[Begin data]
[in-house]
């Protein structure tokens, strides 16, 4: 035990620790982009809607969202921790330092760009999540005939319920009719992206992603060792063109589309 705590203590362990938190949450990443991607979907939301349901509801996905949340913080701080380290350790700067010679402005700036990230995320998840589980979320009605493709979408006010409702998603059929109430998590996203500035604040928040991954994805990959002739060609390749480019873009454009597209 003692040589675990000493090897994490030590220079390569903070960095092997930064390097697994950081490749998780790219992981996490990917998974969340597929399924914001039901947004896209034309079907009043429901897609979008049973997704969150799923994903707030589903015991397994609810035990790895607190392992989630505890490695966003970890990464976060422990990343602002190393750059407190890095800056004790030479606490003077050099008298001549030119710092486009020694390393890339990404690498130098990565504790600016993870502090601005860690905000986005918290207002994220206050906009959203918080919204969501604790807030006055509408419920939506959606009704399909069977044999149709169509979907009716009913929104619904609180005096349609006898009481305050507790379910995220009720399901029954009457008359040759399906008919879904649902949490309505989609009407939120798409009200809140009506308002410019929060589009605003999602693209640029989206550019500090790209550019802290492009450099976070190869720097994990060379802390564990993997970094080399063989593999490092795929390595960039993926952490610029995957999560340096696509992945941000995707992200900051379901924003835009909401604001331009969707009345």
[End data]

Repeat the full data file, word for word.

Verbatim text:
[in-house]
């Protein structure tokens, strides 16, 4: 035990620790982009809607969202921790330092760009999540005939319920009719992206992603060792063109589309 705590203590362990938190949450990443991607979907939301349901509801996905949340913080701080380290350790700067010679402005700036990230995320998840589980979320009605493709979408006010409702998603059929109430998590996203500035604040928040991954994805990959002739060609390749480019873009454009597209 003692040589675990000493090897994490030590220079390569903070960095092997930064390097697994950081490749998780790219992981996490990917998974969340597929399924914001039901947004896209034309079907009043429901897609979008049973997704969150799923994903707030589903015991397994609810035990790895607190392992989630505890490695966003970890990464976060422990990343602002190393750059407190890095800056004790030479606490003077050099008298001549030119710092486009020694390393890339990404690498130098990565504790600016993870502090601005860690905000986005918290207002994220206050906009959203918080919204969501604790807030006055509408419920939506959606009704399909069977044999149709169509979907009716009913929104619904609180005096349609006898009481305050507790379910995220009720399901029954009457008359040759399906008919879904649902949490309505989609009407939120798409009200809140009506308002410019929060589009605003999602693209640029989206550019500090790209550019802290492009450099976070190869720097994990060379802390564990993997970094080399063989593999490092795929390595960039993926952490610029995957999560340096696509992945941000995707992200900051379901924003835009909401604001331009969707009345």